NASA's Announcement Wednesday: 3 things we learned about the Parker Solar Probe mission

NASA's Announcement Wednesday: 3 things we learned about the Parker Solar Probe mission
Illustration of the Parker Solar Probe spacecraft approaching the sun
Source: Johns Hopkins University Applied Physics Laboratory/NASA
Illustration of the Parker Solar Probe spacecraft approaching the sun
Source: Johns Hopkins University Applied Physics Laboratory/NASA

NASA gave new details about its mission to study the sun during an hourlong livestreamed broadcast Tuesday from the University of Chicago.

NASA hopes to send a spacecraft within 4 million miles of the sun to gather data on potentially disastrous space weather events of the future. The organization is particularly concerned about a "huge solar event" such as a coronal mass ejection which could possibly cause a yearlong power blackout in the United States — but will also gather information necessary to understand how the sun works.

"In order to unlock the mysteries of the corona, but also to protect a society that is increasingly dependent on technology from the threats of space weather, we will send [the Parker Solar Probe] to touch the sun," NASA wrote on its website.

Ahead of the spacecraft's departure from Earth, slated for the summer of 2018, a panel of NASA officials and scientists unveiled further details. Here's what we learned.

It has been renamed the "Parker Solar Probe."

Just days before his 90th birthday, the "Solar Probe Plus" was renamed the "Parker Solar Probe" in honor of Eugene N. Parker, a legendary scientist who first wrote about solar winds in a controversial 1958 paper. At the time, Parker was ridiculed by several members of the scientific community — but today, he is the only person to have a NASA spacecraft named after him while still alive.

Screenshot from Wednesday's NASA livestream of Eugene Parker receiving a model of the Parker Solar Probe
Source: NASA

"It’s a testament to the importance of his body of work," Thomas Zurbuchen, associate administrator for NASA's Science Mission Directorate, said during the livestream.

After nearly 60 years, breakthroughs in material sciences are allowing this mission to happen.

Though scientists have wanted to study the sun up close since Parker's discovery in the late 1950s, NASA has long searched for materials that could withstand the incredible heat.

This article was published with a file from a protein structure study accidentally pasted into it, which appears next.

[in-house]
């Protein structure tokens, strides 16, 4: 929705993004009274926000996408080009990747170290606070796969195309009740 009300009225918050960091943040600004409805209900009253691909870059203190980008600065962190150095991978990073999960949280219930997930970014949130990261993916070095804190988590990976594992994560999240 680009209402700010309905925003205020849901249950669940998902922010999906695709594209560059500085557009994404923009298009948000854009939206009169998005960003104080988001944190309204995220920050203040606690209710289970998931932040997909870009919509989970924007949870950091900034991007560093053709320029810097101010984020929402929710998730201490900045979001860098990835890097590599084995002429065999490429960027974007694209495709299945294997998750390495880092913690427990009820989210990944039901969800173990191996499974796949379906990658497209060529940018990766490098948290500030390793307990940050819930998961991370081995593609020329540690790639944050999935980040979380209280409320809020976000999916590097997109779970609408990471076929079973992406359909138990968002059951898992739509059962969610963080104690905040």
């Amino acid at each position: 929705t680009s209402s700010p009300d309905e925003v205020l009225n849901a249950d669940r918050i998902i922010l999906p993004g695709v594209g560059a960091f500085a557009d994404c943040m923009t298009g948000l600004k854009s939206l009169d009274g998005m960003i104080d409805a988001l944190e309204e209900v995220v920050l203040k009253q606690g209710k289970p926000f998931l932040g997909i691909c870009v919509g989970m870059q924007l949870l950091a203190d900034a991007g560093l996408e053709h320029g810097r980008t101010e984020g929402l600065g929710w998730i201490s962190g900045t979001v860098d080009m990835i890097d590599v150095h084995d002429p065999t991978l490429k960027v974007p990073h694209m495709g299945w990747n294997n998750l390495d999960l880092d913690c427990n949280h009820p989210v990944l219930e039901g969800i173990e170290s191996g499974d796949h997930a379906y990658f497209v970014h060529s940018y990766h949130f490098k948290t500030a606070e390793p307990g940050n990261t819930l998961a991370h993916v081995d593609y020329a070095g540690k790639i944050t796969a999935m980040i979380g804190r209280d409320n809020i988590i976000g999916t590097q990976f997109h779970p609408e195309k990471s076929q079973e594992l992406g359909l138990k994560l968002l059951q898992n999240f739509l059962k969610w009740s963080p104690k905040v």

"The very first thing we had to do is make a heat shield," Nicola Fox, a scientist on the Parker Solar Probe Project, said during the livestream. "We are building, testing, integrating the instruments — biting our fingernails."

Illustration of the Parker Solar Probe spacecraft approaching the sun
Source: Johns Hopkins University Applied Physics Laboratory/NASA

According to a video played during the NASA livestream, the Parker Solar Probe will face temperatures of about 10,000 degrees Fahrenheit and an atmosphere that is about 300 times hotter than Earth's.

Fox announced that the project will relocate at the end of 2017 to Goddard Space Flight Center in Maryland, where final tests "including the nerve-wracking thermal environment" will be conducted. After that, the project will be moved to Florida, where it will be launched using the Delta IV Heavy — essentially a type of rocket.

The Parker Solar Probe won't actually touch the sun, but it will get incredibly close.

It may not sound like much at first, but the spacecraft will be within 4 million miles of the sun, seven times closer than any previous mission, Fox said. It will continue to encircle the sun and gather data until at least 2024.

Diagram depicting the travel of the Parker Solar Probe
Source: John Hopkins University Applied Physics Laboratory/NASA

"If the Earth were separated by 1 meter, we would be about 4 centimeters from the sun," Fox said. "It's actually very, very close."

After launching, the Parker Solar Probe will travel at about 430,000 miles per hour, or 118 miles per second. "That's like traveling from New York to Tokyo in less than a minute," according to a video played by NASA during the livestream.

If you want to envision where the Parker Solar Probe will be, check out the upcoming solar eclipse.

A total solar eclipse in Belitung, Indonesia, on March 9, 2016
Source: Uncredited/AP

For the first time in 100 years, there will be a total solar eclipse visible from almost all of the continental United States on Monday, Aug. 21. Anyone in the U.S. can look up into the sky and see the "hazy" solar corona, which NASA scientists hope to study with the new probe.

"When you look up and see the eclipse, [the] solar probe is going to be right there," Fox said.